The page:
I am Israel.

I am Israel.

An interesting statement. One that I scribbled in the margin of my Bible just over a year ago after reading a passage over and over and over again. The thin lines of ink seeping into the paper to form those words are written with tears. Tears of joy, of anger, of sorrow, of hurt. The pen pressed hard against the paper to write those three powerful words.

I am Israel.

Perhaps this sentence would make no sense to the common passerby, strolling by—window shopping on Facebook or Twitter. Perhaps it would prompt the very intellectual to consider the meaning and validity of the statement. It is not intellectual, though. That sentence is a very personal statement—one that I still tear up at, one whole year after writing it.

I am Israel.

Psalm 78. The purpose of this psalm is so that we will “set our hope in God and not forget the works of God” (vs.7). I think that as you take my hand and journey along the rocky shores of this passage, you may just so happen to find…that you are Israel.

If you think I am crazy, or you do not believe me, just wait. Take a glance at the highlights of this chapter:

“…A stubborn and rebellious generation, a generation whose heart was not steadfast, whose spirit was not faithful to God.” – vs. 8

“They did not keep God’s covenant, but refused to walk according to His law. They forgot His works and the wonders that He had shown them.” – vs. 10-11

“They did not believe in God and did not trust his saving power.” – vs. 22

“In spite of all [God’s works], they still sinned; despite his wonders, they did not believe.” – vs. 32

“When he killed them, they sought him; they repented and sought God earnestly. They remembered that God was their rock, the Most High God their redeemer. But they flattered him with their tongues. Their heart was not steadfast toward him; they were not faithful to his covenant. Yet he, being compassionate, atoned for their iniquity and did not destroy them; he restrained his anger often and did not stir up all his wrath.” – vs. 34-38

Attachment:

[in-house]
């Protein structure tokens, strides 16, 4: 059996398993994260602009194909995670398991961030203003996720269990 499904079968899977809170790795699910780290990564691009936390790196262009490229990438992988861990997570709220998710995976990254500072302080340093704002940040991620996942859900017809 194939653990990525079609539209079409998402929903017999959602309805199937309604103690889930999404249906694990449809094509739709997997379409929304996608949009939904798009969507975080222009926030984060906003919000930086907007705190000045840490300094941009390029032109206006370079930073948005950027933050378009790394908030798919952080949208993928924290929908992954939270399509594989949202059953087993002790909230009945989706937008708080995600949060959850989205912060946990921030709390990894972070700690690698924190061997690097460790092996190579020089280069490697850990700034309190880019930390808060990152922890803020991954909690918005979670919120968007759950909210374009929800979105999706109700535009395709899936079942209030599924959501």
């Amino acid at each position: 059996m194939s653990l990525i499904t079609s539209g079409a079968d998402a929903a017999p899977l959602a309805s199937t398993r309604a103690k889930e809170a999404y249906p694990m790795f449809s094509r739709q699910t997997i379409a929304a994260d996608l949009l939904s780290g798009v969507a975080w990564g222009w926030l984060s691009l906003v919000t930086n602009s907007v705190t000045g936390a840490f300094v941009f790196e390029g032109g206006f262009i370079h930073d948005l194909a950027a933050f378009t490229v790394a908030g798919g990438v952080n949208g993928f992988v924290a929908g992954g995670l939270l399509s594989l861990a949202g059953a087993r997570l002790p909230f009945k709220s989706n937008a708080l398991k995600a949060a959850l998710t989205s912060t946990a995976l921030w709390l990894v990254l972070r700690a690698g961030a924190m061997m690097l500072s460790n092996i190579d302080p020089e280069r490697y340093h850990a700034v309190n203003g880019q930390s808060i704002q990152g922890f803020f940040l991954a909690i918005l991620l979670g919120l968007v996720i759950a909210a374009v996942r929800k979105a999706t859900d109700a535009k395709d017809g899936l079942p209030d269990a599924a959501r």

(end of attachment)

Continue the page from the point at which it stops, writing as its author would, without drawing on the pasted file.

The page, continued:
Stop. No more. This cuts deep, but when the cut heals, we are better than we were before it. These verses have shown so true in my life—painfully true. I have been, and often am, stubborn and rebellious. Though time after time, God has proven himself to be sovereign, amazing, and more than enough, I have forgotten. In spite of his works, I have still sinned.
Then, when trouble came, I suffered the consequences and “repented”. I sought God earnestly, but for how long? I did not remain steadfast, but returned to sinful ways. Yet time and time again, God has rescued me, forgiven me, and chased me down to bring me back. Is this the case for you too?

I am Israel.

What did I say was the purpose of this Psalm? So that we can “set [our] hope in God and not forget the works of God” (vs. 7). I am Israel. One year ago, I was looking back on the hardest months and years of my life. It is not a bad thing to be Israel, despite what the verses I chose may seem to imply.

It means that I am broken. I have messed up in so many ways, but God is always there to receive me again. To take me into his loving arms and tell me that He forgives me. Like Hosea, He chases after me when I leave. He redeems me. He. Loves. Me.

After all I have done, after all the places I have been, after what I have said, what I have thought, and the things I should have done but didn’t—He tells me in His word, “I love you. I forgive you. You are mine, and I am yours.”

I am Israel.

In the past year, I have grown spiritually—now I look at that passage and thank God, remembering what He has done for me. I am not perfect and never will be even close, but I am learning more and more each day that even though I am Israel, God is God and that will always be enough for my failures. To quote my best friend, my sin is no match for His grace.

I am Israel.

Maybe, just maybe…you are too.

I am Israel.

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One Comment

  1. September 23, 2016
    Reply

    Reblogged this on ZOETIC and commented:

    Absolutely love this article, written by a great friend of mine. 🙂

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